(you see in the middle of the Atlantic there are no shops to replace your broken No 16 wrench when you need it :-). Facom even though
are pretty expensive are a must-have. When i'm at home  (like now) i do a lot of furniture making and most of the hand tools i use are
Facom and Bahco. The difference between Facom and all the others is in extreme precision. If you try to fasten a hex bolt with an ordinary
adjustable and with even the cheapest Facom you will probably understand what i am talking about. Frenchies know how to make their
tools work for you. As for rigidness they are Precision-hardened,  anti-corrosion treated and manufactured as per ISO 6787 and DIN 3117
standards.   

Offline Dave Ronyak

  • Posts: 2234
  • Flyin' from NE Ohio
Re: Wrenches and Screwdrivers?
« Reply #52 on: December 26, 2008, 01:44 PM »
As a young gunmaker, one of the best tips my instructor ever gave me was 'Brownell's, Inc. Montezuma, IA" they make  or sell  a wonderful variety of very high quality, American made hand tools. my favorite are their "Magnatip" screwdrivers; around 50 ground tip, high quality, tool steel  bits with a stubby and longer handle in a case for around $75.00 (haven't checked the price lately). The plain slotted tips ( which constitute the vast majority) are hollow ground so that they won't 'cam out' of a slot, fit virtually any screw ever made and fit any standard hex driver. I have had my set since 19?? and have never broken one.

I concur.  I purchased one of their lesser sized sets ~30 years ago as a gift to my father who did gunsmithing as a side business -- he was a professional automotive and heavy truck mechanic most of his working career.  I inherited that set at his passing.  He permanently torque twisted a couple of those bits taking apart some firearms, but never broke any.  Nor did he ever strip any of the gun screws or burr their heads.  The set I have has a very compact, quality ratcheting lever arm which grips the bits by their 1/4 inch drive heads.  I frequently use that mini-ratchet with other hexagonal 1/4 drive bits if I need more torque than I can apply with a common screwdriver handle.

For the benefit of those not familiar with quality firearms, the threaded fastners that are visible are frequently uniquely fitted to their tapped holes so their slotted heads are perfectly aligned and the contours perfectly match the surrounding metal.  You cannot simply go to a store, or even a gun dealer and buy an exact replacement screw.  Obviously, good tool and techniques are critical when working with these fasteners. 

Dave R.
« Last Edit: February 03, 2009, 05:42 PM by Dave Ronyak »
Friends, family and Festools make for a good retirement.  PCs...I'm not so sure.

Offline norwegian wood

  • Posts: 130
Re: Wrenches and Screwdrivers?
« Reply #53 on: February 03, 2009, 03:56 PM »
do snap on dealers have flex with their pricing? or are their prices the same as you see on snap-on's on-line catalogue? i have seen the snap on truck around from time to time but never had a chance to speak with him. just wondering if snap-on is like festool and sets the price. i have a feeling that is how it is. But the online prices seem way too expensive for wood workers to bother with. if i was working with them all day like i do with wood working tools then i would understand.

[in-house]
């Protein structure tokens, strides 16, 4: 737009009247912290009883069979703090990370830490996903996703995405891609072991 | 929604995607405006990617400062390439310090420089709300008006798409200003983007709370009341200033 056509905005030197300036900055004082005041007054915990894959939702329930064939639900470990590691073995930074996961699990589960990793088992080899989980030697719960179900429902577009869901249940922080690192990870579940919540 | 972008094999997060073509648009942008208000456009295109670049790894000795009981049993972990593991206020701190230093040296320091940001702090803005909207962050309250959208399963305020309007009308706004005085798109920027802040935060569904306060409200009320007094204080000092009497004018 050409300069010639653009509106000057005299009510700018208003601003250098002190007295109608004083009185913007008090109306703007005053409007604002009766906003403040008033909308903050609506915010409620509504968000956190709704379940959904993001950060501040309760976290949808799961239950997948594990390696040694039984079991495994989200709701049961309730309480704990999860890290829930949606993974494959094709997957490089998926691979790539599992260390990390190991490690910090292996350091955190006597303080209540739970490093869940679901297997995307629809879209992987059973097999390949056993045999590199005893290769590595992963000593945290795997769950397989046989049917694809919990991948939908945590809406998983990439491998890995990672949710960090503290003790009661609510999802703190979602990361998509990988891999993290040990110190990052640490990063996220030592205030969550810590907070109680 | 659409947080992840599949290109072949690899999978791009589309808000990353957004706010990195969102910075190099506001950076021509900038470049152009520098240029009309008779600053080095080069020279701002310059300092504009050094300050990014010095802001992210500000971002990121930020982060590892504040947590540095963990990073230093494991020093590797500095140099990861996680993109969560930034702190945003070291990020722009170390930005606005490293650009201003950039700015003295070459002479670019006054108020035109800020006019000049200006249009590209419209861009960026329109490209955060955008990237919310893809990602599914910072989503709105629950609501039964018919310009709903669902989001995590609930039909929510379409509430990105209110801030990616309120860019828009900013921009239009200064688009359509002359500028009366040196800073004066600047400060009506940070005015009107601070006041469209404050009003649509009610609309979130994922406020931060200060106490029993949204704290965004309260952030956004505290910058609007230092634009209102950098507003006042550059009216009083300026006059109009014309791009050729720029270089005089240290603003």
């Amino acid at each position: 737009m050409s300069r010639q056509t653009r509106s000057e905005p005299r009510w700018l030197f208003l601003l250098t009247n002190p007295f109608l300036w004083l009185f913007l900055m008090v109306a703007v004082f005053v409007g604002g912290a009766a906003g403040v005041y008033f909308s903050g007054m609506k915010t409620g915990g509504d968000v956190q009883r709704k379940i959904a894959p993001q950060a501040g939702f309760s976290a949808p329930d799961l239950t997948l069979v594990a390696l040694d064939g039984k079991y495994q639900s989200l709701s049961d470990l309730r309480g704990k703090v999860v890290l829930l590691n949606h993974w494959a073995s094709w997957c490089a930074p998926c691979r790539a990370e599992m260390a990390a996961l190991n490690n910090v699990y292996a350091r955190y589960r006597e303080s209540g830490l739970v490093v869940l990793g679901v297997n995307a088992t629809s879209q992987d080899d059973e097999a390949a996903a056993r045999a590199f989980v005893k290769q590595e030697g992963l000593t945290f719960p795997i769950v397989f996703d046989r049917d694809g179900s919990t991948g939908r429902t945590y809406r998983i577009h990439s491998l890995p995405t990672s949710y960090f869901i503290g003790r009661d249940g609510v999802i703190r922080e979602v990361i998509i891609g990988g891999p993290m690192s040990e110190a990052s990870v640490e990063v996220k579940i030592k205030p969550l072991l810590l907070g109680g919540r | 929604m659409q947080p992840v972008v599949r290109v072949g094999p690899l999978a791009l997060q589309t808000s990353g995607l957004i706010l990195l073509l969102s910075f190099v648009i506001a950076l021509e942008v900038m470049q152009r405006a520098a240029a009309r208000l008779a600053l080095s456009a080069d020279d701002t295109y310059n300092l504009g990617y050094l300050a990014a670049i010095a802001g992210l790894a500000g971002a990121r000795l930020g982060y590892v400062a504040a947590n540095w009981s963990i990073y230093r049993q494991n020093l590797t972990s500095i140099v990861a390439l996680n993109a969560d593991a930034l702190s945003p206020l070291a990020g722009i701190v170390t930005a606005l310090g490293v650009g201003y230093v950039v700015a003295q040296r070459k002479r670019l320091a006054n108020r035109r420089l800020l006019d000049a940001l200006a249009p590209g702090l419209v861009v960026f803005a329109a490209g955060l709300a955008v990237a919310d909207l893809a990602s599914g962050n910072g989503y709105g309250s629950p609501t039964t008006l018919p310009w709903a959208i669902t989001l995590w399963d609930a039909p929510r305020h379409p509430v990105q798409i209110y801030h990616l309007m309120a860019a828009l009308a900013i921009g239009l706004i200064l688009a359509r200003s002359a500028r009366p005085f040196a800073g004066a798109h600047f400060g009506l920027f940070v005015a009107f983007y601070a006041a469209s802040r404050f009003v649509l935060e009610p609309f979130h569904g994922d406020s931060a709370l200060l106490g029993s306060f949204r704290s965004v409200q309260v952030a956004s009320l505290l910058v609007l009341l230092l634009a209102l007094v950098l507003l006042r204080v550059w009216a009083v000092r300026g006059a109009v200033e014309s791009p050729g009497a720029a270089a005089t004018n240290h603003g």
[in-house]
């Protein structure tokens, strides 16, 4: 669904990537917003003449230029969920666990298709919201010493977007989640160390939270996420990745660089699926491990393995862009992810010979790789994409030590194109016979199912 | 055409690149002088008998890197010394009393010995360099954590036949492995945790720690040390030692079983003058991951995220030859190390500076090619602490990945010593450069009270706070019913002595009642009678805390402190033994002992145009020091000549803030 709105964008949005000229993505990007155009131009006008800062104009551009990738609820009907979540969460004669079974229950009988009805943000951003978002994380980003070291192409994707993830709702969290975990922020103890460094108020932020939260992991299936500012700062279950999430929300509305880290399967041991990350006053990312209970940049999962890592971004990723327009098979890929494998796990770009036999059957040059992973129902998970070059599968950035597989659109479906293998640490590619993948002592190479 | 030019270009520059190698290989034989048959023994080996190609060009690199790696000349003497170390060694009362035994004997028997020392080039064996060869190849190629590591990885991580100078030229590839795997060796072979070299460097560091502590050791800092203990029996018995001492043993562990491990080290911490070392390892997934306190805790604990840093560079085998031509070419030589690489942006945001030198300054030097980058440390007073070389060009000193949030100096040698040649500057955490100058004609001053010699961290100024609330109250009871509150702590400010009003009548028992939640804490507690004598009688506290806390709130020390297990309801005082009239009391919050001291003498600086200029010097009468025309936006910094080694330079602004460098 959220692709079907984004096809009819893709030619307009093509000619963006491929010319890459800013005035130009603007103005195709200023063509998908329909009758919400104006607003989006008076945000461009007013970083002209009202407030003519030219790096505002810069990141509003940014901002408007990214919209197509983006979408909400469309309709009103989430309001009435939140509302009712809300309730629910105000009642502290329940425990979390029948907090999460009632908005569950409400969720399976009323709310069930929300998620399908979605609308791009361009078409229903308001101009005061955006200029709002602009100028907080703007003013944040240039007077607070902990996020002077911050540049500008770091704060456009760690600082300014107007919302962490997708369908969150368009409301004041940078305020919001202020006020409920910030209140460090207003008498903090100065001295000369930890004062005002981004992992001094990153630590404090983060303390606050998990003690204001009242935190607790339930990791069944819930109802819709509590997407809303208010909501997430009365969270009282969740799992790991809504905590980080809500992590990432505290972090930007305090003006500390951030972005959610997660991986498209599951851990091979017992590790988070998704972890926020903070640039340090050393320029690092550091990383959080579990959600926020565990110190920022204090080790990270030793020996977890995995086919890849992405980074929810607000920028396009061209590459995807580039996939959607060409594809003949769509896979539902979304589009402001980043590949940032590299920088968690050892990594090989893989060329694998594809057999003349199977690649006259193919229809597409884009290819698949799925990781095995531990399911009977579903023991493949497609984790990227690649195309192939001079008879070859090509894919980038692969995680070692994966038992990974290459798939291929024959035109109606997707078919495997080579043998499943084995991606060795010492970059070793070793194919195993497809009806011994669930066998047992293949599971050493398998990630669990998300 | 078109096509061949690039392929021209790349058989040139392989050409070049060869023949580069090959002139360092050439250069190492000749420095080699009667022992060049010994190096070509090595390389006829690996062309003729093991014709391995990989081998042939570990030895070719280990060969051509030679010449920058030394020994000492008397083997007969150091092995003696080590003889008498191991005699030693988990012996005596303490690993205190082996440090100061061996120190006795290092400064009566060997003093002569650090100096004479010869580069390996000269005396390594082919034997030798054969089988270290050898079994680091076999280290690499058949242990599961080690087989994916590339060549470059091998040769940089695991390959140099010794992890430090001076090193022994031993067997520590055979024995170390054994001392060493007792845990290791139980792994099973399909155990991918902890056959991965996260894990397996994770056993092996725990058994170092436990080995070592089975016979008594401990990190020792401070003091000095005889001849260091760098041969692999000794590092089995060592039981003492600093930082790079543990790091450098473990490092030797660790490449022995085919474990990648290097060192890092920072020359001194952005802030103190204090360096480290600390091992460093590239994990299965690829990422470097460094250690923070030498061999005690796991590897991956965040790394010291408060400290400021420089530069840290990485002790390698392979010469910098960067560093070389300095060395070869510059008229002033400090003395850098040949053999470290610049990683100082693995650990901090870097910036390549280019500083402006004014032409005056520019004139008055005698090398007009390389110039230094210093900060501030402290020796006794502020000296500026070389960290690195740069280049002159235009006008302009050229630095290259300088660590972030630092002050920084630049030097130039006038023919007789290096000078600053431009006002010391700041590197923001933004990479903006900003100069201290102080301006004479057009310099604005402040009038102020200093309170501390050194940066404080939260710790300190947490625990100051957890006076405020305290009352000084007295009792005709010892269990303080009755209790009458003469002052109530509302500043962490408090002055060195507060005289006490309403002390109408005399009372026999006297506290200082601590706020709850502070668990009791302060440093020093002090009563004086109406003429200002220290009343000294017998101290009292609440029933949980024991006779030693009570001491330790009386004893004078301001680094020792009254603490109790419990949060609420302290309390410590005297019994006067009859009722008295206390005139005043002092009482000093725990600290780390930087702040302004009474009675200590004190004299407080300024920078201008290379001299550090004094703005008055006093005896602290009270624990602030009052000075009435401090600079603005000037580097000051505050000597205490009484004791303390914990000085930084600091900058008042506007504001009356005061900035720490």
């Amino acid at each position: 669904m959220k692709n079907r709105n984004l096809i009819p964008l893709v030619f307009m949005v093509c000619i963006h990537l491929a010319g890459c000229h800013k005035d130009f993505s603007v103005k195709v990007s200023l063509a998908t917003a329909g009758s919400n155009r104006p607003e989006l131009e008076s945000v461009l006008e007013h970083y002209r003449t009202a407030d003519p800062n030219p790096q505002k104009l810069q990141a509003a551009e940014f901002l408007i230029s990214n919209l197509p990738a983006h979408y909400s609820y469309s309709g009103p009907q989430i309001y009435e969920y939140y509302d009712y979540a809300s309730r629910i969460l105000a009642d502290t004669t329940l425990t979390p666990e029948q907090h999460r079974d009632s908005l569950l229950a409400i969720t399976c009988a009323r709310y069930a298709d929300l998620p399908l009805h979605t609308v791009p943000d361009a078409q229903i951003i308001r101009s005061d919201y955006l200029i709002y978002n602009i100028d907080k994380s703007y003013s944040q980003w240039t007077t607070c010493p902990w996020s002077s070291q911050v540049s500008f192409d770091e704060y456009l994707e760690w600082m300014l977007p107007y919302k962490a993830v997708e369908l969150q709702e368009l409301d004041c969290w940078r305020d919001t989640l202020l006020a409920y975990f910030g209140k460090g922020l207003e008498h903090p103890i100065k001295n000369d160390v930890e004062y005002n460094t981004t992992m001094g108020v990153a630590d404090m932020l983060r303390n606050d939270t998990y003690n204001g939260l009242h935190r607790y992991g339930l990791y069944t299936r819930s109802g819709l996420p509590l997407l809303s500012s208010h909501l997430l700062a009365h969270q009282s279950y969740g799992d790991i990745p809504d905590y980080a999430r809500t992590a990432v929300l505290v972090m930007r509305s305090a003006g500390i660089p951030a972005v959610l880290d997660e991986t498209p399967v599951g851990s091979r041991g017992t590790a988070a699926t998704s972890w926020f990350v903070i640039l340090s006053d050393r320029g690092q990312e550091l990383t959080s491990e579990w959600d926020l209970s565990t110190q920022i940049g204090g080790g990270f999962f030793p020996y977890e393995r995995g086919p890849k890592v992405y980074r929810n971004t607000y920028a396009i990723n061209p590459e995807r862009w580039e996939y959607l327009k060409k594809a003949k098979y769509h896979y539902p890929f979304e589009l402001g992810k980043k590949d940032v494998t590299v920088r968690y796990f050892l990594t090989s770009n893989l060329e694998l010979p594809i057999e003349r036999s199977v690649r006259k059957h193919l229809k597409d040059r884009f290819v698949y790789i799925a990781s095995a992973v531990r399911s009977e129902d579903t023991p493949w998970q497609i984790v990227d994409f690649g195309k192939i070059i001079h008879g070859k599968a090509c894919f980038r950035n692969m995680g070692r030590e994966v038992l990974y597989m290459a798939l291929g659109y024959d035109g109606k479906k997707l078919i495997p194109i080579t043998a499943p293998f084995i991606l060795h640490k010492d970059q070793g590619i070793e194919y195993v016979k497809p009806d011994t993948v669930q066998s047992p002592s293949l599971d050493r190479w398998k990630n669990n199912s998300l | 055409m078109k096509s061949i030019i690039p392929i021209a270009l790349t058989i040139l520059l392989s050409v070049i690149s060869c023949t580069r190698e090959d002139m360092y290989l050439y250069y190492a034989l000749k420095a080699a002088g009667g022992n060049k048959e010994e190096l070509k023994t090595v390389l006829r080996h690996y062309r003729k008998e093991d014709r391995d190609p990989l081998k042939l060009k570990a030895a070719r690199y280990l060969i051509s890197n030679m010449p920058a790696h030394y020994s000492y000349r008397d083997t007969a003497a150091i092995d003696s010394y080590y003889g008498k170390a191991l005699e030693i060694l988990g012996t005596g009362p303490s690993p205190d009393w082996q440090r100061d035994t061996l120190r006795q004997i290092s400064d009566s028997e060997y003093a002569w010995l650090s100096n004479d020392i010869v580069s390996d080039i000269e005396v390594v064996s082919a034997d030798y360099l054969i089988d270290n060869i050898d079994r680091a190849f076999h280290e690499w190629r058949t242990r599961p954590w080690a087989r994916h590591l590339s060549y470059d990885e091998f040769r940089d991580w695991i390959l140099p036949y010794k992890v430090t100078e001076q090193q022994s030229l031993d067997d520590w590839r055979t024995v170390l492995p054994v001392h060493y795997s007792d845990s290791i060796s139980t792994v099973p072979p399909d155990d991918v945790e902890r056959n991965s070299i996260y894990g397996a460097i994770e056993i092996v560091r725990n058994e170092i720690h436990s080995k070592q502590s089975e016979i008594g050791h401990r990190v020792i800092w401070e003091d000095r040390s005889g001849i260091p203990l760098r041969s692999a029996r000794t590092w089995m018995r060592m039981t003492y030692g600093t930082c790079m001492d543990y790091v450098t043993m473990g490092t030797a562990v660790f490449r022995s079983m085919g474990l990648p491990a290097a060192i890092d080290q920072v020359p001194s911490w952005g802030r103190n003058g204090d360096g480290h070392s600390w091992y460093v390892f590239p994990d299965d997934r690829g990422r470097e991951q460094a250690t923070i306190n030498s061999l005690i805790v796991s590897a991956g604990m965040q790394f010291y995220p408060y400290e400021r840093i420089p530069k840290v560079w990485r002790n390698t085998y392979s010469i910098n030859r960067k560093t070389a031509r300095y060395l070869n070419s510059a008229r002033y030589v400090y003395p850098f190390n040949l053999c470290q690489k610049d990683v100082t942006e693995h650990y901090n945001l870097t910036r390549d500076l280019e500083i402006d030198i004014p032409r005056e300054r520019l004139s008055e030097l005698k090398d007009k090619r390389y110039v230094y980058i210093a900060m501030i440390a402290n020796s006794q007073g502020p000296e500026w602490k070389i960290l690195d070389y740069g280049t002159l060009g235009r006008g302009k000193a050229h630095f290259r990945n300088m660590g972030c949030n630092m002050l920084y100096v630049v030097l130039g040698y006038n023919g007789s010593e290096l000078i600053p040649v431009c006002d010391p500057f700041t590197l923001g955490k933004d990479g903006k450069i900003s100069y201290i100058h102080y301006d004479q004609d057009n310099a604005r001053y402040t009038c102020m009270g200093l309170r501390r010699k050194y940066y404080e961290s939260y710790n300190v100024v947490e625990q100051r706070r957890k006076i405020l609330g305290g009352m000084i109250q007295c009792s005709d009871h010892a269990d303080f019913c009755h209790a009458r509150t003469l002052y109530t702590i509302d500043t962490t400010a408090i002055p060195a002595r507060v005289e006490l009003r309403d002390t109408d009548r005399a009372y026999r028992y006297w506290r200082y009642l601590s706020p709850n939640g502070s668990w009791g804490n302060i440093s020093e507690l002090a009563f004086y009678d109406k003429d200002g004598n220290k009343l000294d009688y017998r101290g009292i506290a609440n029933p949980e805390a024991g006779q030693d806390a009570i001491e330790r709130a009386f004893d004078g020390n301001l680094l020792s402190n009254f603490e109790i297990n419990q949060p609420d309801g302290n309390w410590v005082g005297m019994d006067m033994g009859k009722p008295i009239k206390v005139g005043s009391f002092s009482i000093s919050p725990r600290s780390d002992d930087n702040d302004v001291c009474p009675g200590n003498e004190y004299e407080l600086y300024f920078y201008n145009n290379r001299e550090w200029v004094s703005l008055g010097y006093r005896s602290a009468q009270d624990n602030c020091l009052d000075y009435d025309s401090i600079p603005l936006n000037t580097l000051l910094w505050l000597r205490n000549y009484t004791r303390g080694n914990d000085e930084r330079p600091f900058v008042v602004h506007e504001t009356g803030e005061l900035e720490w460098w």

Offline Tinker

  • Posts: 3616
Re: Wrenches and Screwdrivers?
« Reply #54 on: February 09, 2009, 10:30 AM »
I used to buy all Snap-on tools.  Eventually, my son and his best friend developed an interest in wheeled, whether two, three or four, vehicles.  they would borrow my tools as they worked better than the junk tools they managed to afford.  they started the hobby at around 11 or 12 years old.  Everytime one of my Snap-ons would be borrowed, it iether found its way into one of the boys tool boxes or were left lying on the ground right where they left them.

Fast forward>>>  eventually, the boys were able to buy better tools as thier interests developed into more raodworthy vehicles.  They learned from both fathers that good tools seemed to work better than the cheapies they had been buying. Since both boys were working for me, and I paid them well, they started purchasing much better equipment.  A couple of times, i actually borrowed from them.  I could not wait for the chance to use their tools so I could just drop them where I had used them.  About the second time this happened was the last time.  I went to borrow and discovered they had also learned the value of buying VERY good padlocks. :o

Once the two boys were out of my yard and on their own (both are still basically in the same biz I had taught them years ago, son has own excavating biz and friend is manager of very large landcaping biz, so something must have worked alright), i started reloading with good ol' snap-on.  By then, I was hiring "strangers" and tools would just plain disappear into thin air.  I'm back to buying crapsman.  By time I retire, i won't need Snap-ons anymore.
Tinker
Wayne H. Tinker

Offline WarnerConstCo.

  • Posts: 4076
    • Warner Mill Works
Re: Wrenches and Screwdrivers?
« Reply #55 on: February 09, 2009, 07:46 PM »
I really like the Wera stuff.  The screwdrivers, tips, everything is really nice.  I belive they have tips and such that fit the Centrotec.

Offline Dave Ronyak

  • Posts: 2234
  • Flyin' from NE Ohio
Re: Wrenches and Screwdrivers?
« Reply #56 on: February 09, 2009, 09:07 PM »
I don't own any Centrotec chuck or bits... yet, but the Wera bits and bit chuck certainly look much like the Centrotec products.